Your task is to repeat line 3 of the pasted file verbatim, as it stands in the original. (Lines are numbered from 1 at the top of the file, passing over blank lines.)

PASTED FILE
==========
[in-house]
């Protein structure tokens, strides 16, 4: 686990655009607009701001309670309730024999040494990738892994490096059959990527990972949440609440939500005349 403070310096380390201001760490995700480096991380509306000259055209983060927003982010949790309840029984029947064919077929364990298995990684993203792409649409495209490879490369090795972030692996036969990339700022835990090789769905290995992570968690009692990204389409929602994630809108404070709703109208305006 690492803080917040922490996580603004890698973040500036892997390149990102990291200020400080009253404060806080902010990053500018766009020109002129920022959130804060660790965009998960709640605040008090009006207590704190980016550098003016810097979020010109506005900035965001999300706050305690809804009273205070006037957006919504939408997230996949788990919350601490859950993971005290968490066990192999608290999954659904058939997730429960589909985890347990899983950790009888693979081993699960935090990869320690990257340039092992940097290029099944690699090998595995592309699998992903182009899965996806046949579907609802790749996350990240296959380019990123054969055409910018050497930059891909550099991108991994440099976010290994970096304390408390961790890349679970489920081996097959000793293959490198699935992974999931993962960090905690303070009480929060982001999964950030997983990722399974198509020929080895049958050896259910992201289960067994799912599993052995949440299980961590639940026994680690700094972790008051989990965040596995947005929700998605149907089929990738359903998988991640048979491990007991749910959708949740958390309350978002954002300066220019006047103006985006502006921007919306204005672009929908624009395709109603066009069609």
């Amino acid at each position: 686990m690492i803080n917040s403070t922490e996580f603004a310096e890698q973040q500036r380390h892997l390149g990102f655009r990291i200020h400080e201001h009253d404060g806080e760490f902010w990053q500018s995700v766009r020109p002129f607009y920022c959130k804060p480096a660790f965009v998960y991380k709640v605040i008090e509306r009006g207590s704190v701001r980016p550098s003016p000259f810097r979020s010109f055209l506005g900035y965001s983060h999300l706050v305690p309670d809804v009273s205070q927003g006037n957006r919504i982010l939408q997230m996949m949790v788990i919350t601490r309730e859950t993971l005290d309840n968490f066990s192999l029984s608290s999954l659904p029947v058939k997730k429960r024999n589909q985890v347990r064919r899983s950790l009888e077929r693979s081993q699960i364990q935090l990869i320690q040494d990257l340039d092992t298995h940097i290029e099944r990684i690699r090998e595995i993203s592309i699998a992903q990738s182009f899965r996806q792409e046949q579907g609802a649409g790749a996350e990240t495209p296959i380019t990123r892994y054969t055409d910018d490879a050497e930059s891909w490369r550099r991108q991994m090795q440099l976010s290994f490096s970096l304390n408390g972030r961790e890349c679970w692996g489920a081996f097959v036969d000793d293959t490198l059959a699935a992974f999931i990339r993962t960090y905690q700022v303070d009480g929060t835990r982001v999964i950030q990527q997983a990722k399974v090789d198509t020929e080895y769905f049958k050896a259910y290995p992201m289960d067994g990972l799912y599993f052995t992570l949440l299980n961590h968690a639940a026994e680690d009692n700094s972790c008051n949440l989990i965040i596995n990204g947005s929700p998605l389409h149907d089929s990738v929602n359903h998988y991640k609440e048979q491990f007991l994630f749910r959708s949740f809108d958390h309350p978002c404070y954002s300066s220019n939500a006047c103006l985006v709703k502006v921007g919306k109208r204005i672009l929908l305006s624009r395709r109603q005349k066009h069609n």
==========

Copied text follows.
């Amino acid at each position: 686990m690492i803080n917040s403070t922490e996580f603004a310096e890698q973040q500036r380390h892997l390149g990102f655009r990291i200020h400080e201001h009253d404060g806080e760490f902010w990053q500018s995700v766009r020109p002129f607009y920022c959130k804060p480096a660790f965009v998960y991380k709640v605040i008090e509306r009006g207590s704190v701001r980016p550098s003016p000259f810097r979020s010109f055209l506005g900035y965001s983060h999300l706050v305690p309670d809804v009273s205070q927003g006037n957006r919504i982010l939408q997230m996949m949790v788990i919350t601490r309730e859950t993971l005290d309840n968490f066990s192999l029984s608290s999954l659904p029947v058939k997730k429960r024999n589909q985890v347990r064919r899983s950790l009888e077929r693979s081993q699960i364990q935090l990869i320690q040494d990257l340039d092992t298995h940097i290029e099944r990684i690699r090998e595995i993203s592309i699998a992903q990738s182009f899965r996806q792409e046949q579907g609802a649409g790749a996350e990240t495209p296959i380019t990123r892994y054969t055409d910018d490879a050497e930059s891909w490369r550099r991108q991994m090795q440099l976010s290994f490096s970096l304390n408390g972030r961790e890349c679970w692996g489920a081996f097959v036969d000793d293959t490198l059959a699935a992974f999931i990339r993962t960090y905690q700022v303070d009480g929060t835990r982001v999964i950030q990527q997983a990722k399974v090789d198509t020929e080895y769905f049958k050896a259910y290995p992201m289960d067994g990972l799912y599993f052995t992570l949440l299980n961590h968690a639940a026994e680690d009692n700094s972790c008051n949440l989990i965040i596995n990204g947005s929700p998605l389409h149907d089929s990738v929602n359903h998988y991640k609440e048979q491990f007991l994630f749910r959708s949740f809108d958390h309350p978002c404070y954002s300066s220019n939500a006047c103006l985006v709703k502006v921007g919306k109208r204005i672009l929908l305006s624009r395709r109603q005349k066009h069609n």